Singapore seeking new ways to reduce reliance on sand

Singapore is seeking new ways to cut its reliance on sand - even as it contends with the challenges of trying to address the shortage by importing the resource from neighbouring countries.

The Ministry of National Development (MND) said it is "highly challenging" for Singapore to achieve self-sufficiency in sand. This is unlike what has been done with water and electricity.

An MND spokesman said in a statement: "The immutable fact that sand is not a natural resource in Singapore means that it would be highly challenging to achieve self-sufficiency in terms of materials needed for our reclamation and construction projects."

This means that Singapore is vulnerable to sand shortages, especially when its neighbours cut off supply. But it is constantly on the lookout for new means to reduce its reliance on sand, said the MND.

For instance, it recycles excavated materials discarded by other construction projects to replace a proportion of sand in some reclamation projects.

It has also piloted a new reclamation method, called empoldering, traditionally used by the Netherlands. Land expansion in Pulau Tekong will have a polder development later this year and is slated for completion in 2022.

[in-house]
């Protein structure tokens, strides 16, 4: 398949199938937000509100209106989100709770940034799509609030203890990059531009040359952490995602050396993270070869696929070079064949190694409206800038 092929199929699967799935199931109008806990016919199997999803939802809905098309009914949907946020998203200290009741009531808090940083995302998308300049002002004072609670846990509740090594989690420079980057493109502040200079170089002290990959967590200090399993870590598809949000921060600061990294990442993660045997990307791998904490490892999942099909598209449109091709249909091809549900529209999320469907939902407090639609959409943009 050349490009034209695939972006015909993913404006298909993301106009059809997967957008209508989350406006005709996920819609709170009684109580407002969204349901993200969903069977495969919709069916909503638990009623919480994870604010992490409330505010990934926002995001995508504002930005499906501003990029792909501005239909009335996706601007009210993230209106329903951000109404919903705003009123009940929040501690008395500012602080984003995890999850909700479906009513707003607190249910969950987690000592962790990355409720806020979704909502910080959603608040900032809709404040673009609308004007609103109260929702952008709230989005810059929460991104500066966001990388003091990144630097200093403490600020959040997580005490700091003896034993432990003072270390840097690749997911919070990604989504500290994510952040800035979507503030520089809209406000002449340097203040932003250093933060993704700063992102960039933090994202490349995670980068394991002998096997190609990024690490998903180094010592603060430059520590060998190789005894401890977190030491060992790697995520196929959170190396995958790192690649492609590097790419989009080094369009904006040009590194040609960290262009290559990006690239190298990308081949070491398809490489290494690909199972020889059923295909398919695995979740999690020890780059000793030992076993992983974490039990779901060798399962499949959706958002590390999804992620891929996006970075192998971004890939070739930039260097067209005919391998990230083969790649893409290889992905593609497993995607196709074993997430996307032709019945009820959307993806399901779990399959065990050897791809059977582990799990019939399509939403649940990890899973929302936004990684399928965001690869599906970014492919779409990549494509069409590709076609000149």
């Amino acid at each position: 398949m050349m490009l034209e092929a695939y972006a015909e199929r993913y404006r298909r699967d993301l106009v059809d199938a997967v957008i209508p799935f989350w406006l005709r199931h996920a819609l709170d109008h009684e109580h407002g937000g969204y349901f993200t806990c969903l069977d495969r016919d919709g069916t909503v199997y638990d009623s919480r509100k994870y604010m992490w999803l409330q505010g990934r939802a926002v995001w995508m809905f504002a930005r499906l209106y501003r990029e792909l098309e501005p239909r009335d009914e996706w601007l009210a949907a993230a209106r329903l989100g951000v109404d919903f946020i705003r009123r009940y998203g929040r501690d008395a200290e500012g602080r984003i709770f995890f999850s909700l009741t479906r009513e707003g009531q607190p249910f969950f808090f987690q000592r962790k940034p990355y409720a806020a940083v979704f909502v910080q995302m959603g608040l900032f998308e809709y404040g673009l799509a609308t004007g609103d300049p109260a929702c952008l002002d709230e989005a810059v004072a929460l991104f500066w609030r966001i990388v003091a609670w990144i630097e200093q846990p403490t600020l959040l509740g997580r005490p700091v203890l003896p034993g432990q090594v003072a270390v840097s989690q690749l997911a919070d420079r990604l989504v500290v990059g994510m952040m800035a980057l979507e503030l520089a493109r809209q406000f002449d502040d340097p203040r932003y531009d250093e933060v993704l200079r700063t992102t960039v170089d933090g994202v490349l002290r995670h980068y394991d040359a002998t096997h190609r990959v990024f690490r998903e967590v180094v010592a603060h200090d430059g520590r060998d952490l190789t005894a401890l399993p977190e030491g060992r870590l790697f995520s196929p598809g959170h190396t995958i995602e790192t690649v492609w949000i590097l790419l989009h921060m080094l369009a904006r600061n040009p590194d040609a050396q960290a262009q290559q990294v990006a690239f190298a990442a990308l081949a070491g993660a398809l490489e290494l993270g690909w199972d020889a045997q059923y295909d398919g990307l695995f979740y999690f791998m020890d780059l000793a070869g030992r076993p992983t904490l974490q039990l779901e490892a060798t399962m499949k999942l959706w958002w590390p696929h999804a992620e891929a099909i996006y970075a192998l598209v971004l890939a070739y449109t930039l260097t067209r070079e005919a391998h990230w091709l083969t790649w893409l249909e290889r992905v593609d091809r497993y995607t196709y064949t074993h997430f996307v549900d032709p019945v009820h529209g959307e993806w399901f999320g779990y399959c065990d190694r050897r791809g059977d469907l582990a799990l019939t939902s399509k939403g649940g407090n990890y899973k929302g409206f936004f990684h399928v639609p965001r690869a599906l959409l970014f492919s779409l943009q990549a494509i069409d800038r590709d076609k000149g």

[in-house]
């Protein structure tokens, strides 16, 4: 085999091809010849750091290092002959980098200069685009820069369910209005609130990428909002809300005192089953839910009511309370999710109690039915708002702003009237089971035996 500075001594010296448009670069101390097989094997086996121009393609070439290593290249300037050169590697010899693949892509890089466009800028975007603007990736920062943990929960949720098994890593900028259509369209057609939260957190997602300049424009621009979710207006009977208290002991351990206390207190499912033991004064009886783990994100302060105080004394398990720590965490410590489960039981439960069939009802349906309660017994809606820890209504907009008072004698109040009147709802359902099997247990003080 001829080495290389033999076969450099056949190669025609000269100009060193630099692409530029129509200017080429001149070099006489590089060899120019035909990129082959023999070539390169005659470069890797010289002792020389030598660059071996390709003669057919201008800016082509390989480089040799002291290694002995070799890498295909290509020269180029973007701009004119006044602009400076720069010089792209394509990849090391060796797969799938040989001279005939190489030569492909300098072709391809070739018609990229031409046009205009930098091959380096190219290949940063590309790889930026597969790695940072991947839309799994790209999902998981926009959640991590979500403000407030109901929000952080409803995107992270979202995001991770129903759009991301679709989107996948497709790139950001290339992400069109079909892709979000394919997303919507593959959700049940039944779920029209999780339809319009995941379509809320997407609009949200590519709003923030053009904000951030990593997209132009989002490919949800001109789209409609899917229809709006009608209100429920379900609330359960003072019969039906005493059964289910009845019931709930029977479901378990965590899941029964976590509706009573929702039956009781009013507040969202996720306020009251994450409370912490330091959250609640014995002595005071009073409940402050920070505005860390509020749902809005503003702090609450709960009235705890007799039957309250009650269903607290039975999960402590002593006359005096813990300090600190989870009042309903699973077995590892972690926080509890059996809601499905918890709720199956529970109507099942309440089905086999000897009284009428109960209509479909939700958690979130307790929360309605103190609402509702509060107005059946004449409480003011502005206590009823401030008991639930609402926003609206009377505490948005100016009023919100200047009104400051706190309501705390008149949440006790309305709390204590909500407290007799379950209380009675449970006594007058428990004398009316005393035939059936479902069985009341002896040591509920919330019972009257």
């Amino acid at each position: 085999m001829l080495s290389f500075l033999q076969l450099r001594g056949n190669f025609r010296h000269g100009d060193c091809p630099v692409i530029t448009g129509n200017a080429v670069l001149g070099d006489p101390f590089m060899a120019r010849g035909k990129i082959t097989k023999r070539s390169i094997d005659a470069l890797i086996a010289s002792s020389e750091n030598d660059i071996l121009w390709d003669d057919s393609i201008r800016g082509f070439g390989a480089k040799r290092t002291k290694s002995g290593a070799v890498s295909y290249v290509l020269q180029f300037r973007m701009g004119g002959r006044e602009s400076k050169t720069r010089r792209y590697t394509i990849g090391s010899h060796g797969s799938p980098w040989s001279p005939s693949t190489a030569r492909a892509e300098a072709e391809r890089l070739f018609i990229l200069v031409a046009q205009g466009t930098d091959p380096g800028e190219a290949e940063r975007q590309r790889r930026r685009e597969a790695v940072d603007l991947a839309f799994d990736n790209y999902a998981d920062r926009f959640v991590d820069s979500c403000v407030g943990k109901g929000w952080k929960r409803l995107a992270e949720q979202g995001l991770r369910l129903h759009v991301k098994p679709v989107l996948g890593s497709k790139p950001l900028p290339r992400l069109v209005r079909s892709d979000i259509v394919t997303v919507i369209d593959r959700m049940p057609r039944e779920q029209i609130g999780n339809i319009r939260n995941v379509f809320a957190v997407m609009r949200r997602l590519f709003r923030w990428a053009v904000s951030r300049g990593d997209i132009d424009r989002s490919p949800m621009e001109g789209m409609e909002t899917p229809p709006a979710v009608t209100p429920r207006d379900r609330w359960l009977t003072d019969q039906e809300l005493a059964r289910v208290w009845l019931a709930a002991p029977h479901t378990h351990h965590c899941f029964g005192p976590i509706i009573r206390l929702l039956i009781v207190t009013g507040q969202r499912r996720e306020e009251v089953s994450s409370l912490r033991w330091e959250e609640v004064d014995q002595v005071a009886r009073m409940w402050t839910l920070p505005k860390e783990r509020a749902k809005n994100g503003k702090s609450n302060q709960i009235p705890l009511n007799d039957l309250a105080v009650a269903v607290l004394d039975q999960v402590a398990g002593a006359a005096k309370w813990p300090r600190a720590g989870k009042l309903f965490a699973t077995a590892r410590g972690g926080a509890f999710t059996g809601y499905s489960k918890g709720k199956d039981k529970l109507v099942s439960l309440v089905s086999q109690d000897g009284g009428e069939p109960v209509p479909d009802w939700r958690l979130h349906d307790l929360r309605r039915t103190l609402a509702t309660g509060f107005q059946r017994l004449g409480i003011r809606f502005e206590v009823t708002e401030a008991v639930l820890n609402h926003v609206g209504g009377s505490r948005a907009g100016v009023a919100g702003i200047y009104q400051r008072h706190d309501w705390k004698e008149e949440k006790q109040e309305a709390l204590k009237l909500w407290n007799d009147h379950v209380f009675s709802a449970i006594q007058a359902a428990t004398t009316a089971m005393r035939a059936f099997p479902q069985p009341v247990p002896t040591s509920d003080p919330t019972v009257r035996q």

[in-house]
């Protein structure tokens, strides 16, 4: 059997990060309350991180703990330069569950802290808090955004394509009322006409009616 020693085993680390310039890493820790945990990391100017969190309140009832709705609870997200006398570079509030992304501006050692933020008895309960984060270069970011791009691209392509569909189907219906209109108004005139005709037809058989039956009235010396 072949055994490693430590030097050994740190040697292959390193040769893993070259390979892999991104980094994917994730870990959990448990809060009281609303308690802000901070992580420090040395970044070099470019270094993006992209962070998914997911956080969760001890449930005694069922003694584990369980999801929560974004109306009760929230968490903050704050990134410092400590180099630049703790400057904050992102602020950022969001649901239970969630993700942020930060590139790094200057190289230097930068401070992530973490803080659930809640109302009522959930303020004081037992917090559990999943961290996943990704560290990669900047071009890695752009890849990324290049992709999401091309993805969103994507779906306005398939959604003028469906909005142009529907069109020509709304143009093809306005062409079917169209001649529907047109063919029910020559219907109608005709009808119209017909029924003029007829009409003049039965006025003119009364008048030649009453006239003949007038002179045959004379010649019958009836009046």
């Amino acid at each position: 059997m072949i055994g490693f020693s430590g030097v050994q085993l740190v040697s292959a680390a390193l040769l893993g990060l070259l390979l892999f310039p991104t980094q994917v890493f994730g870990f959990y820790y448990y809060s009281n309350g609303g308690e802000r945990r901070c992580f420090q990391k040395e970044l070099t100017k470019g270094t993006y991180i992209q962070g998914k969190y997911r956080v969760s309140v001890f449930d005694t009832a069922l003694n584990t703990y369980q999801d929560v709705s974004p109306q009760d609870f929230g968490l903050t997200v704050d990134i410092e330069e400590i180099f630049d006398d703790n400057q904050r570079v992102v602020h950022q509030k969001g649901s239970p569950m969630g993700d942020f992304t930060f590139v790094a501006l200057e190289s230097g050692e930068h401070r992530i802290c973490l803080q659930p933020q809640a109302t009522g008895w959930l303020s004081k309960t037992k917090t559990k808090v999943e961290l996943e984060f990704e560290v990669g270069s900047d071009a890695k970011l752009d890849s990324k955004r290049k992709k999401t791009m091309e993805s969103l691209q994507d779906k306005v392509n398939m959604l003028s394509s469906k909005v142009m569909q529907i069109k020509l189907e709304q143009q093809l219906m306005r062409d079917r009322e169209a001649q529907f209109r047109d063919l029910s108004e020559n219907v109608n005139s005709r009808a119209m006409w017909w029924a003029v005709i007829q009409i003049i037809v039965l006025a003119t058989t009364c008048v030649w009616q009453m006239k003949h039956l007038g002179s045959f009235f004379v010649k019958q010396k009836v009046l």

Empoldering involves building a dyke around the area to be reclaimed and draining water from it, creating a low-lying tract of land below sea level, called a polder. It is said to reduce the volume of sand needed.

The MND said it will monitor the polder development during and after reclamation: "If it is successful, we may explore using the method in other reclamation projects... where applicable and economically viable."

Engineers are also working on other innovative ways to solve the land shortage problem here.

Nanyang Technological University professor Chu Jian has proposed creating waterfront cities or offshore islands by building walls in the sea, draining the seawater, then laying a floating platform over it. He said intensive research and field trials have been conducted over the years, and large-scale applications have been implemented recently.

Rachel Au-Yong

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A version of this article appeared in the print edition of The Straits Times on January 23, 2017, with the headline Singapore seeking new ways to reduce reliance on sand. Subscribe